Mask and masculinity

Masque et virilité

The title may seem a little trivial, but, since a few days, I came across articles on the subject. The most recent was published in the magazine The Week.

You have heard that this week the prime minister François Legault, who suggested strongly to add the port of the mask to other hygiene measures. The public health officials in the United States had already done so and the reactions to this measure are mixed.

How to explain that a measure as simple and light touch controversial? After all, the mask does not humiliate our freedom of movement, it affects all of our professional and personal activities and it shows that the protection of the health of others we care about.

If I intend to proceed with the purchase of masks very soon, it is that I see a side reassuring for the people that I meet, despite the containment, as well as a additional tool to limit the spread of the virus. Our arsenal is a little more complete, and the application of the measure has been beneficial in several places. Never, I confess, I never associated my “manhood” in the reflection!

It seems, however, that, for some commentators conservatives, we associate the mask with fear. Wearing one makes you a coward. You may remember that earlier this week the president, Trump claimed that it would not, just for a question of image. Regardless of whether the virus is circulating now within the walls of the White House and members of the administration are now in containment, there can be no question of releasing an image of weakness!

Am I now less respect for François Legault and Danielle McCann because they were presented masked to the point of the press? No, I was surprised that they had not done before! I have not seen a gesture of panic, or a demonstration of weakness, rather the prudent application of a measure inexpensive.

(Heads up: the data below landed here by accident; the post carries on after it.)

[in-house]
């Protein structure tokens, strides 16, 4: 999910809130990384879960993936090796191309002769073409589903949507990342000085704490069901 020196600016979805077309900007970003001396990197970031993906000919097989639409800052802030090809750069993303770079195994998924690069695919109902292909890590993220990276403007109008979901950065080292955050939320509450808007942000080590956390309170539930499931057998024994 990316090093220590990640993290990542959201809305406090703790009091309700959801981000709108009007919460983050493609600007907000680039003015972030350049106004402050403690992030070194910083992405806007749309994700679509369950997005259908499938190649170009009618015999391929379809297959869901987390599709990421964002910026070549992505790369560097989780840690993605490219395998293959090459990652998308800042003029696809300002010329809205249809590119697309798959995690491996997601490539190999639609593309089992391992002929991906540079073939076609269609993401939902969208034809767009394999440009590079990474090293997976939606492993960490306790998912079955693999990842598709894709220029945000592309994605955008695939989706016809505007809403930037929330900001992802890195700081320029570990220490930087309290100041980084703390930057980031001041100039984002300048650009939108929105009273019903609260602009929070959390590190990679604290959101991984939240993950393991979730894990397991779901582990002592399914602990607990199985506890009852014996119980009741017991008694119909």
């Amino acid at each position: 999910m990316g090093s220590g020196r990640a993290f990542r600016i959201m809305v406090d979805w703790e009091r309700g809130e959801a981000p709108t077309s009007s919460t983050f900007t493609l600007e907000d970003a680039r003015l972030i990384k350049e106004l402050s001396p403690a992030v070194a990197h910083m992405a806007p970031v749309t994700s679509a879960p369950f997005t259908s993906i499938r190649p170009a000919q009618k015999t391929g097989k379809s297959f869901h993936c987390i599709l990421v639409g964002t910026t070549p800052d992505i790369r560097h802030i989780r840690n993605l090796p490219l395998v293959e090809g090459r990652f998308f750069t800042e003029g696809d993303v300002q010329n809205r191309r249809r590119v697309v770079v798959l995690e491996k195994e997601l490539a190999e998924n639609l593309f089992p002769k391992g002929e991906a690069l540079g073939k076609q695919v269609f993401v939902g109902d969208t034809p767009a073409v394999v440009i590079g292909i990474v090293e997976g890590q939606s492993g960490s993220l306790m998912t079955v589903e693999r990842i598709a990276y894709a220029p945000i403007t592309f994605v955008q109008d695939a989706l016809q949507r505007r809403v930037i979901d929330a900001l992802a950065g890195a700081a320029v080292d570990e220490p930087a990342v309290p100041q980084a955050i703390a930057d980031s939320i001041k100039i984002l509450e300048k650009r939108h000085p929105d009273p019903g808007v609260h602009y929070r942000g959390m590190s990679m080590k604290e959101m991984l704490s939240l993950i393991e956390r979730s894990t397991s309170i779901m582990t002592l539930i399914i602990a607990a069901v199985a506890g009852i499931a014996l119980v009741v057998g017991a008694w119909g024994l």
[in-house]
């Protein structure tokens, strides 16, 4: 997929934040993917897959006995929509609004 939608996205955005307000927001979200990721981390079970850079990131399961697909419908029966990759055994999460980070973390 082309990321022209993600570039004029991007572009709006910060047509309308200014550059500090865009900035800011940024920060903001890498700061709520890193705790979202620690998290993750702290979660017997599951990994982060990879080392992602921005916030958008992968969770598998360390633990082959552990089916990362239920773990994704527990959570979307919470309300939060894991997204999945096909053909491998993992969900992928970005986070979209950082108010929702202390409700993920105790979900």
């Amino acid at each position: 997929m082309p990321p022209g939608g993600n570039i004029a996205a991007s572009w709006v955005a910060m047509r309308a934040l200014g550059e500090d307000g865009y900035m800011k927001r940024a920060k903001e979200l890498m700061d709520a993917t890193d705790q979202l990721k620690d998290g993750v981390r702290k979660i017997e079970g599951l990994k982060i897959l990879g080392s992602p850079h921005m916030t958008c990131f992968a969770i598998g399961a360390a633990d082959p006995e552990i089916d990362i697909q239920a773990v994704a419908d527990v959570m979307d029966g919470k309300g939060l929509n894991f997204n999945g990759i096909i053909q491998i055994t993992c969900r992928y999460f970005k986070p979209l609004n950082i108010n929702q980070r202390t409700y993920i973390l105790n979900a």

There seems to be, in the view of some analysts, a curious fascination for the image that must project a man. If we are, as the president, of the warriors in this desperate struggle against the virus, it would be necessary to ignore the opinions of the experts and defy all logic to expose us as soon as possible? To the rigor, if the decision does not imply that our little person, I could support it, but our choices also have consequences for the other.

I don’t know how you define masculinity or manhood. This definition has also changed over historical periods. As underlined by Bonnie Kristian in his text, I think there is a trait that seems to cross the ages: the desire to protect.

I teach young men and young women. If I want an egalitarian society, I see on a daily basis of differences in their behaviors. I never believed we could – and still less that we should eliminate all these differences, but I remain convinced that we must encourage common values. A man, as a woman, must first and foremost be responsible.

Is it less manly to protect the other? To take care of the poor? Take care of the other would thus require no courage, no determination? I grew up surrounded by strong male role models. Of the men who worked hard in difficult tasks. The physical strength was admired. However, each of these men was capable of compassion, modesty, honesty, and affection. We don’t complain for nothing, but crying was not a shame.

I do not feel, therefore, not decreased, because it suggests that I wear a mask and I’ll do it as long as the experts see it as an effective measure to allow a gradual return to normal life. I won’t do it for me, I will do it to protect, to reassure those who are more fragile, or anxious, or to contribute to the economic recovery. And you?

I leave you here the link to the article by Bonnie Kristian who inspired me to this post.

Share Button